Over 200 people from the citrus industry and University of California (UC) Riverside gathered on Jan. 29 for Citrus Day. Growers and scientists alike were informed about the current status of huanglongbing (HLB) disease and the tiny insect that spreads it, the Asian citrus psyllid (ACP). The consensus of the speakers was that while HLB is a serious threat to California citrus, the defenses are holding as scientists continue to seek better weapons.
Controls put in place in commercial citrus operations seem to be effective. Victoria Hornbaker, director of the citrus pest and disease prevention division of the California Department of Food and Agriculture (CDFA), told the crowd that ACP has been detected in 26 counties. However, tarping bulk citrus during transport and strict procedures for growing nursery stock, along with regional quarantines, have so far prevented HLB from becoming well established in commercial groves. Orange County, the epicenter for HLB in California, and Riverside, where HLB has also been detected, are both under quarantine. Eradication has also been effective in some areas — nine counties have had no ACP detections for two years.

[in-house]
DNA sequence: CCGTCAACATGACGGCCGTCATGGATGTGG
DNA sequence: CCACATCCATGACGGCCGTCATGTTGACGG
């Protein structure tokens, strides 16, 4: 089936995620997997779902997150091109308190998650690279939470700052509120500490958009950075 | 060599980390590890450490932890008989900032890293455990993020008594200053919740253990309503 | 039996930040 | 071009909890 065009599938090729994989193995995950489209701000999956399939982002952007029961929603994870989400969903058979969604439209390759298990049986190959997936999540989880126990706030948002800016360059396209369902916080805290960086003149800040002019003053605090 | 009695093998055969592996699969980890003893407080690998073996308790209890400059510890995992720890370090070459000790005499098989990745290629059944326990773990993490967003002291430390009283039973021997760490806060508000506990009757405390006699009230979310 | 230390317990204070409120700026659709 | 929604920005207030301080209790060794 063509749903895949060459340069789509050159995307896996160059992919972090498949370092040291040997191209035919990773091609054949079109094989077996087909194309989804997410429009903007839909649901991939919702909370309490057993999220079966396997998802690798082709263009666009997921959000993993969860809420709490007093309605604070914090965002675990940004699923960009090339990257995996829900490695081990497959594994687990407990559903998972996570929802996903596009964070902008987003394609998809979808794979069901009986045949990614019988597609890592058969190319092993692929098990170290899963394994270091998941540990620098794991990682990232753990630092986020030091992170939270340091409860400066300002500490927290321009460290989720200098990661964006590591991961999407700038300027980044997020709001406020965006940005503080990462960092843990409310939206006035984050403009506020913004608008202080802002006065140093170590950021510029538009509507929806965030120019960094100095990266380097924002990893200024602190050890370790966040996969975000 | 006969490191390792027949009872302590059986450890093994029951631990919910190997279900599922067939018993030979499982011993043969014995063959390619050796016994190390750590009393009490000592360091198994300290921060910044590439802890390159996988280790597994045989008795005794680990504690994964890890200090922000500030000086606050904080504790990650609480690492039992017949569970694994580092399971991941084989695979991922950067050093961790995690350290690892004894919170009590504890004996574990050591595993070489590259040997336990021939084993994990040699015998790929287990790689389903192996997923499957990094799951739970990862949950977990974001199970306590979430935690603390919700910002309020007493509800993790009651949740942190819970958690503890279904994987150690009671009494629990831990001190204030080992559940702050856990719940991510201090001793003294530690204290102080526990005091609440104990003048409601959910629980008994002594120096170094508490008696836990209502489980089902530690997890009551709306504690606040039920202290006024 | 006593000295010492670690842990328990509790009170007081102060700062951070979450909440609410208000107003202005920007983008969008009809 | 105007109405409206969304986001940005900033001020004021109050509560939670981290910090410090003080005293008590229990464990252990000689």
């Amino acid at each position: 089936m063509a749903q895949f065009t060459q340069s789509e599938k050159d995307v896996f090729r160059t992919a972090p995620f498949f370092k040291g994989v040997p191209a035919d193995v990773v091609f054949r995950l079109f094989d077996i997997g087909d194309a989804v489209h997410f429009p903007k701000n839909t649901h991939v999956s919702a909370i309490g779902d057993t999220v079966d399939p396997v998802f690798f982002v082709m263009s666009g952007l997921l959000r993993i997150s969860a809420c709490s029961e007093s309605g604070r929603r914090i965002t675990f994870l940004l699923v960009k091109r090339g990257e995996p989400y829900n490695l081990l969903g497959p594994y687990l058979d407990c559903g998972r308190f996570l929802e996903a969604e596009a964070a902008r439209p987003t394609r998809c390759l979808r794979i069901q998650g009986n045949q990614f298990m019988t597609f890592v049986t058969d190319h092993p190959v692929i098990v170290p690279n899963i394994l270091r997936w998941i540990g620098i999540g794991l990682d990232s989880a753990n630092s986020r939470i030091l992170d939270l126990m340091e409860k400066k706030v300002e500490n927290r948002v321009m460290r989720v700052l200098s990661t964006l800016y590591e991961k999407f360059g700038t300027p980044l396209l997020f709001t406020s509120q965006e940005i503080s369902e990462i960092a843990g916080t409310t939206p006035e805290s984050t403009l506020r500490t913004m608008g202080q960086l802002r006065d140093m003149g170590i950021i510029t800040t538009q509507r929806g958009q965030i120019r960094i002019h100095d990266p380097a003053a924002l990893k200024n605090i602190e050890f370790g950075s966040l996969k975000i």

Backyard citrus is another story. The majority of HLB infections are in residential citrus. The CDFA conducts a trapping program to detect the insects and determine their range, performs residential surveys for the insect and HLB, and treats backyard trees in infected areas with pesticides.
Growers learned that new treatments based on the citrus microbiome might soon put California citrus on the offensive. Carolyn Roper, an associate professor of plant pathology at UC Riverside, has been studying bacteria that are naturally part of the microbial flora living in and on citrus trees. She discovered that one of them, cladosporol, kills the bacteria (CLas) that causes HLB. She recently received permits for conducting trials of three cladosporol variants on CLas-positive trees in UC Riverside’s new citrus research facility.
The day concluded with an opportunity to taste and rate 29 new citrus varieties developed at UC Riverside, some of which are HLB-resistant, and a demonstration by dogs that can detect CLas-positive trees by scent.
Source: University of California
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